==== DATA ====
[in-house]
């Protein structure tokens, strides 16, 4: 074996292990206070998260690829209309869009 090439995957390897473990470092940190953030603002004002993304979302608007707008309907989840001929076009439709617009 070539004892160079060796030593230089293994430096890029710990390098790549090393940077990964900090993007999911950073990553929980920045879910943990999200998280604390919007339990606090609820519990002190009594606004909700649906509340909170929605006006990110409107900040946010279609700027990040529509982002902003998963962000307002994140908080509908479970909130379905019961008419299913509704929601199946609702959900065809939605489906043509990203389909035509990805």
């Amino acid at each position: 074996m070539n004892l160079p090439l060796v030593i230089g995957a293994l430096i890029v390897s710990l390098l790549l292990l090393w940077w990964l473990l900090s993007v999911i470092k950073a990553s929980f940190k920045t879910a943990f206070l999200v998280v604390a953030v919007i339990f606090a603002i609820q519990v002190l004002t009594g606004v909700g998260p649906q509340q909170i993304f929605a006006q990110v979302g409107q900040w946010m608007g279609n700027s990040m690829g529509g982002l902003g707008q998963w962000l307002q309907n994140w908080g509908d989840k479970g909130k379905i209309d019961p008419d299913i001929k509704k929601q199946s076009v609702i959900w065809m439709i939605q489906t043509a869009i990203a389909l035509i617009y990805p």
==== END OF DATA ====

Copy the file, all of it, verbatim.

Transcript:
[in-house]
């Protein structure tokens, strides 16, 4: 074996292990206070998260690829209309869009 090439995957390897473990470092940190953030603002004002993304979302608007707008309907989840001929076009439709617009 070539004892160079060796030593230089293994430096890029710990390098790549090393940077990964900090993007999911950073990553929980920045879910943990999200998280604390919007339990606090609820519990002190009594606004909700649906509340909170929605006006990110409107900040946010279609700027990040529509982002902003998963962000307002994140908080509908479970909130379905019961008419299913509704929601199946609702959900065809939605489906043509990203389909035509990805």
């Amino acid at each position: 074996m070539n004892l160079p090439l060796v030593i230089g995957a293994l430096i890029v390897s710990l390098l790549l292990l090393w940077w990964l473990l900090s993007v999911i470092k950073a990553s929980f940190k920045t879910a943990f206070l999200v998280v604390a953030v919007i339990f606090a603002i609820q519990v002190l004002t009594g606004v909700g998260p649906q509340q909170i993304f929605a006006q990110v979302g409107q900040w946010m608007g279609n700027s990040m690829g529509g982002l902003g707008q998963w962000l307002q309907n994140w908080g509908d989840k479970g909130k379905i209309d019961p008419d299913i001929k509704k929601q199946s076009v609702i959900w065809m439709i939605q489906t043509a869009i990203a389909l035509i617009y990805p």